**comp.graphics.algorithms**

## Subject: **Re: nearest neighbour of a point**

In comp.graphics.algorithms running.... wrote:

> All the points lie within a hypercube of side 1 and all points are

> having non-negative co-ordinates in each of the dimensions. So, if we

> consider 3D, then they would all lie in a cube of side 1 in the 1st

> octant(if that's what it's called).

So, to reduce the words to a concise formula: your input sets are

contained in [0:1]^N, for N somewhere around 20, possibly up to 50.

> and the number of points having dist^ between 10 & 11 would probably be

> the most.

You'ld better verify that probability. The actual expected distance

is 0.5 in each coordinate, which ends up as an expected squared

distance of 20*(0.25). I.e. the average squared distance would be 5,

not 10.

But that doesn't really help you anything. Uniform distribution in an

N-dimensional hypercube is the worst case for nearest-neighbor

searches. If your points don't cluster in any known way inside that

hypercube, the naive O(|X|*|Y|) algorithm will be unbeatable.

To repeat:

> > The fact to remember is that in

> > high-dimensional spaces, everything is pretty much next to everything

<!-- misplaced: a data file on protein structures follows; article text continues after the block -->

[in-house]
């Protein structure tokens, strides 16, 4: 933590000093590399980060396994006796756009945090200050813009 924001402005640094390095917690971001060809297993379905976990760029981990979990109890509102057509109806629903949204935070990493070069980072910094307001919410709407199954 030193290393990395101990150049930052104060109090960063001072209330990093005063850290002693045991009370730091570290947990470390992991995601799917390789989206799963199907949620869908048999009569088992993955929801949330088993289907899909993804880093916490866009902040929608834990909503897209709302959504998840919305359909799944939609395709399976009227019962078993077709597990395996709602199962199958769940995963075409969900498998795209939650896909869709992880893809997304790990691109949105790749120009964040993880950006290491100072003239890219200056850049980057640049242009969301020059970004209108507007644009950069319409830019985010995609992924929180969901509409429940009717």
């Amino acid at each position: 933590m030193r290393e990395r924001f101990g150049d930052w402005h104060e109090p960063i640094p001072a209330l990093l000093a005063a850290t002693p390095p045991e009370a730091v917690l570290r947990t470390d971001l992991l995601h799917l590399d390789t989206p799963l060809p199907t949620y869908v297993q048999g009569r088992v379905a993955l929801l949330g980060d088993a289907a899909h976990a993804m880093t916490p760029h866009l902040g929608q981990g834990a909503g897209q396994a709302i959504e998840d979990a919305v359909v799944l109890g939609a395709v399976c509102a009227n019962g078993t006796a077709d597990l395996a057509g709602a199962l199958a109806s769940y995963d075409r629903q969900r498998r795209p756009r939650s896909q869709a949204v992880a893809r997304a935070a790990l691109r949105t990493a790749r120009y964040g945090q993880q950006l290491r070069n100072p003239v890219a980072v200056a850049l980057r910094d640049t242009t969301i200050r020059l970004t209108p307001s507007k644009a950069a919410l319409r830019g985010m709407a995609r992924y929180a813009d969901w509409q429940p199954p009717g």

> > else, so the only way to find the closest thing is to check

> > everything.

> However, instead of considering the thickness of the hyperspherical

> shell to be the width of the distribution, we let the thickness be say

> the standard deviation of the distribution,

That is what I meant by "width".

> Let y be a point in set Y, and let dy be the dist^2 of y from {0,0,0}.

> Say that I have a list of all points in set X such that they are sorted

> in ascending order on their dist^2 from {0,0,0}.

> Now, I can say that the point in set X which is closest to point y is

> one which lies in the band such that the band contains all points at a

> distance of [dy-DELTA] to [dy+DELTA] such that DELTA is chosen in such

> a way that it encompases at least the point which is closest to y.

And the problem with that is that DELTA will be too large.

In a nutshell: sorting doesn't preserve distance in spaces of

dimension greater than one.

--

Hans-Bernhard Broeker (broeker@physik.rwth-aachen.de)

Even if all the snow were burnt, ashes would remain.

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